Skip to navigation

Thursday, April 11, 2002

Are You A "Public Figure?" The convergence of these items prompts me to pose the question - • John Hiler's article about, and proposed Code Of Ethics for, weblog "journalists." ("Sometimes a blog is just a blog. But sometimes it's not.") • Chris Pirillo's recent troubles, and Eric Norlin's observations about "super node status." • Attorney Richard Sprague's agreement to be treated as a "limited purpose" public figure in his libel lawsuit against the ABA, stemming from an ABA Journal article that dubbed him "perhaps the most powerful lawyer-cum-fixer in the state" (Sprague doesn't like the "fixer" part, because it could imply he improperly manipulates the outcome of cases). [] As illustrated by Richard Sprague's suit against the ABA, "public figure" status makes it more difficult to bring and win a defamation case. See also The Chilling Effects Clearinghouse ("The degree of protection [against a defamation claim] generally depends on whether the person commented about is a private or public figure and whether the statement is regarding a private or public matter. According to the New York Times rule, when the plaintiff is a public figure and the matter is also public, the plaintiff must prove 'malice' on the part of the defendant. If both parties are private individuals, there is less protection because the plaintiff only needs to prove negligence;" emphasis added). The proliferation of weblogs is bound to add twists to this area of law. Traditionally (and logically), public figure status has turned on "prominence," and can attach to those who, for example, "thrust themselves to the forefront of particular public controversies in order to influence the resolution of the issues involved." See Gertz v. Robert Welch, Inc., 418 U.S. 323, 345 (1974). Can the day be far off when a blogger will attempt to answer libel allegations (see John Hiler's article) by pointing to the subject's Daypop and Blogdex numbers?

Wednesday, April 10, 2002

Urgent Fax California Senator Debra Bowen's Anti-Fax Spam Bill (SB 1358) cleared committee this week. [Newsbytes, via llrx] Says Bowen, “Junk faxes aren’t just an annoying invasion of privacy, they also force people to foot the advertising costs of fax advertisers trying to hock wireless phone services, office equipment, vacation packages, and more. I put a survey up on my website in January to ask people about junk faxes and virtually all of the more than 400 people who have taken the survey said they – not some marketing company – should have the right to decide what gets sent to their fax machine.” I subscribe to a Web based fax service and get tons of the stuff. Bowen also spearheaded the 1998 amendment to California Business and Professions Code Section 17538.4, regarding unsolicited faxes and email. (As of this morning, 207 addresses are being filtered from my work email account alone.)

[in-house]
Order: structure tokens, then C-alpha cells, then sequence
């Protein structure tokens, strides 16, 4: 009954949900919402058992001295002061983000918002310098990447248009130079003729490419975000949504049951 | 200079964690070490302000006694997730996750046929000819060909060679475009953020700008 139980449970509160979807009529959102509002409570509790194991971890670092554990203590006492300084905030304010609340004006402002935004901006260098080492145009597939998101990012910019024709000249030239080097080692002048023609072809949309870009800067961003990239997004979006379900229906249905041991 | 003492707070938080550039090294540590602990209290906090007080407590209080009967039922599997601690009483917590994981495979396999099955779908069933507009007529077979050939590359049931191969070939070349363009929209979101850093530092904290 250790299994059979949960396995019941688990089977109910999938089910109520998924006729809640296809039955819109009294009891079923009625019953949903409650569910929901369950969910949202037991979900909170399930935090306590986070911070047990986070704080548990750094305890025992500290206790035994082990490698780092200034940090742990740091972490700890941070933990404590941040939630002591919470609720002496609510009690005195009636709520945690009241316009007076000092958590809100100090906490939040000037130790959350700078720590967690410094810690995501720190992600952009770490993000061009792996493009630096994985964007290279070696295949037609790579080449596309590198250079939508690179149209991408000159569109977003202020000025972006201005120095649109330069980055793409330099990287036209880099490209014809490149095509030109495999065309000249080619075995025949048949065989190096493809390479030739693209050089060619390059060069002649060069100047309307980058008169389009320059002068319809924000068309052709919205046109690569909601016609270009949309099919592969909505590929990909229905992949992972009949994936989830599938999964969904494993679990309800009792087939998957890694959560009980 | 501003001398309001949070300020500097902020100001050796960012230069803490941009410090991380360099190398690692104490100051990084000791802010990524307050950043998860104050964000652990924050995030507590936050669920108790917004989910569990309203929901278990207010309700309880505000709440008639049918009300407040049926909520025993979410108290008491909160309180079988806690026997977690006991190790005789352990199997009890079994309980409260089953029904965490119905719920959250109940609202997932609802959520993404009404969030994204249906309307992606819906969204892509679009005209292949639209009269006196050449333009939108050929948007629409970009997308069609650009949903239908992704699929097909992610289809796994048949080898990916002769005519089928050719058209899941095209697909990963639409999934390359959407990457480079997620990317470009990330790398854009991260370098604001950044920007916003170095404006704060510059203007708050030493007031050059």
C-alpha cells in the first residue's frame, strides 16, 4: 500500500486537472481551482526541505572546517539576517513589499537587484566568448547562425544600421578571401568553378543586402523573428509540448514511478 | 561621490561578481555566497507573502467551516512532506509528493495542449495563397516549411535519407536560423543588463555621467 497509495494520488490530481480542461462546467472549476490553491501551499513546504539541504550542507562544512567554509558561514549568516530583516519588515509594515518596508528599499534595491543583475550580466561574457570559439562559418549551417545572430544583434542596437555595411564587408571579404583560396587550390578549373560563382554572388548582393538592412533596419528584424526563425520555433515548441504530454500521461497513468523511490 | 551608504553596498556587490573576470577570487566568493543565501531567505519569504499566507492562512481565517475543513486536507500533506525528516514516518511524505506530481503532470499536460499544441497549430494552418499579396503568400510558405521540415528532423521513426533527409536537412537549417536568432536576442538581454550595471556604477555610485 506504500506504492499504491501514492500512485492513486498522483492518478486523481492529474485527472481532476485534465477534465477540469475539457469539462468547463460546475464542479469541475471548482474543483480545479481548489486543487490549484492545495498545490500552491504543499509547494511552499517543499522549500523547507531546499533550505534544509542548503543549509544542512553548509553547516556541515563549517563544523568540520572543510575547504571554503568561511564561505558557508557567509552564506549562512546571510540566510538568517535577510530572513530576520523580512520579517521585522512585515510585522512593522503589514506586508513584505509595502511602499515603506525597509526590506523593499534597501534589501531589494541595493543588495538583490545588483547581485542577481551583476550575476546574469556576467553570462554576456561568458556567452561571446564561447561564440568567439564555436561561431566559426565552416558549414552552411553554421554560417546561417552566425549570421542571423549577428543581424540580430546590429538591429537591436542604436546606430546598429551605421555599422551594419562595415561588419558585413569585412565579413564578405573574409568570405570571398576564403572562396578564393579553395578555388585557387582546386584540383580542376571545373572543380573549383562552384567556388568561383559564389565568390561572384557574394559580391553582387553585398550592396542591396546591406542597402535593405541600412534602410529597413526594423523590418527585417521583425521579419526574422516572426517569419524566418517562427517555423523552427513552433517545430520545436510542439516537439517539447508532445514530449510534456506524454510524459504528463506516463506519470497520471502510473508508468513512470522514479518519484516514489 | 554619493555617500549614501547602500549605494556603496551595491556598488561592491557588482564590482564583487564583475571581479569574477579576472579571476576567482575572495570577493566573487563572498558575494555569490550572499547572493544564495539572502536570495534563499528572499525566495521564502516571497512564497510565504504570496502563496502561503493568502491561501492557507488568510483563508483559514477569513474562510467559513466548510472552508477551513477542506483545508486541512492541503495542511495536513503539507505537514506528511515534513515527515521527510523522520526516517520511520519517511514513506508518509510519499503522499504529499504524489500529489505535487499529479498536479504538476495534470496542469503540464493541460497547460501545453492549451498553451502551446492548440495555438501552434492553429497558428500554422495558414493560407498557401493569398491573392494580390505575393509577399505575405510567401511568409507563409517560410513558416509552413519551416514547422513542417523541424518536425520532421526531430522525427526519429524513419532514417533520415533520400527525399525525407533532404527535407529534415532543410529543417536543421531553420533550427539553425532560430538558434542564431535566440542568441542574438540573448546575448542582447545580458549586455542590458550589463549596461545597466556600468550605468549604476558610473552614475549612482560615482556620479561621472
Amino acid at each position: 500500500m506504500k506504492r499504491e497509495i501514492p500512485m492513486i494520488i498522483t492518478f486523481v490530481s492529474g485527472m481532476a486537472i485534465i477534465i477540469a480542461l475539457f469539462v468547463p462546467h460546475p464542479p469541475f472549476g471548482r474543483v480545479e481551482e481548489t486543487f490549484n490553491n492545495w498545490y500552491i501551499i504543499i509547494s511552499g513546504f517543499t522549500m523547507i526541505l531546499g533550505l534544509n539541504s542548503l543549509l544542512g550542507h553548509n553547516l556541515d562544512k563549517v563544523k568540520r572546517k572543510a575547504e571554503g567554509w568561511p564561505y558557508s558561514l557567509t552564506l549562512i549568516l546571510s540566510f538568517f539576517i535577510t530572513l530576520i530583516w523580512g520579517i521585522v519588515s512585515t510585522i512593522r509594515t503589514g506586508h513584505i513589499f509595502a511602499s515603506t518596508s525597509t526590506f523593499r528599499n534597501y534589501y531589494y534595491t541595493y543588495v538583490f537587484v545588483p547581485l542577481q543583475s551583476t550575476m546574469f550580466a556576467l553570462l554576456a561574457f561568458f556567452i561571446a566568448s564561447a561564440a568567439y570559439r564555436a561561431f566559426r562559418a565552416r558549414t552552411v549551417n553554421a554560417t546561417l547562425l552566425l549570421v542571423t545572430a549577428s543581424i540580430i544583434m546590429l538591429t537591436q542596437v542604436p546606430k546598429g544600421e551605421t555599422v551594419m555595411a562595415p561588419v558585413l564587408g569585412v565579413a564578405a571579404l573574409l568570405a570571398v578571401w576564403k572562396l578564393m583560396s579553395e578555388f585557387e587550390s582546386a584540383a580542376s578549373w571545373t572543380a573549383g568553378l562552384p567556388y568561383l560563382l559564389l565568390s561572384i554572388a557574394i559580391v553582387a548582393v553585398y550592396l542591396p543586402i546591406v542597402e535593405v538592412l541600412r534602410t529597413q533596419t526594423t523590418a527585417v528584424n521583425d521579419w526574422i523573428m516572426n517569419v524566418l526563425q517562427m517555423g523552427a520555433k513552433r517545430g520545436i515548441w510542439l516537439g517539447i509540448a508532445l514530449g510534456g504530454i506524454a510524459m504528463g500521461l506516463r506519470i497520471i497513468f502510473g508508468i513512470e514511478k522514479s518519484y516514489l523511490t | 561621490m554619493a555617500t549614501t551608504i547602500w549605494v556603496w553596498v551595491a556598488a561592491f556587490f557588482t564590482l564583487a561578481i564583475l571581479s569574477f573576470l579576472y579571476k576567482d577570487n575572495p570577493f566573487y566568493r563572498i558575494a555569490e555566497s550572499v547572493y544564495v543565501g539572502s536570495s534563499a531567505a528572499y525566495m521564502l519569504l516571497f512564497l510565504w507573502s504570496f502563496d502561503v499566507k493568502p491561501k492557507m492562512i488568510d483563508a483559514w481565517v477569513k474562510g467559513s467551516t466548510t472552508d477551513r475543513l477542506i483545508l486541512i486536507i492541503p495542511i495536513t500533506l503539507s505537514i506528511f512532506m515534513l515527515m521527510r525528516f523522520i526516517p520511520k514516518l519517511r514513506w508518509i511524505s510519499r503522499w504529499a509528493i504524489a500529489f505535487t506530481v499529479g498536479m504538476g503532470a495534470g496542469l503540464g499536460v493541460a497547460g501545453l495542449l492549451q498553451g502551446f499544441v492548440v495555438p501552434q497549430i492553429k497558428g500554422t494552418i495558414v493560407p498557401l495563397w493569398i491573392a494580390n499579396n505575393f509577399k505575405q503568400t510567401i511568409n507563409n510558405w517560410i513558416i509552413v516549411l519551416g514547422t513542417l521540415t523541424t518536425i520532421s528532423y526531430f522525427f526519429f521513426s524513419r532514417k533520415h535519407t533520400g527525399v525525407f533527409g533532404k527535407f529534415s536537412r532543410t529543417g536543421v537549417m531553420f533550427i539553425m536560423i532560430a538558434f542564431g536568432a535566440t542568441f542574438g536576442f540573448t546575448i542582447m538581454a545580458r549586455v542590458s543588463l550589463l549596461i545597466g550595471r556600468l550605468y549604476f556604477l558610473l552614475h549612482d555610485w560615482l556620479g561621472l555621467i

InstaPundit and ConservativeEconomist Articles Glenn Reynolds has a Tech Central Station column today on the future of weblogs. ("[E]ven top-of-the-line mainstream news institutions like The New York Times are becoming more like webloggers all the time, cutting the size and number of foreign bureaus, and relying more and more on wire services for original reporting to which they add commentary and 'news analysis.' That opens an opportunity for a widely-dispersed network of individuals to make a contribution.") Glenn also points to another TCS column by James Miller. Miller speculates about bloggers "selling out" if the economy picks up: "Soon, I suspect, the Internet will become a more profitable place to operate. When it is again profitable to attract a wide audience, bloggers will be hired by media companies. While not all bloggers will 'sell out' / 'sign up' those that do will get the advantage of working under a media brand name and will consequently grow in popularity and influence." Miller predicts "signing up" will occur because independent bloggers will be drowned out by the multi-media roar of corporate sites: "When high-speed Internet access proliferates...professional sites will go multi-media and the solo bloggers won't be able to compete." He presumes that "selling out" will follow. Maybe. But I'm reminded of the SXSW audience member who observed that fake corporate blogs are "like your dad trying to buy pot." They won't get read. So "selling out" has a built-in disincentive. See generally Gonzo Marketing.

Tuesday, April 09, 2002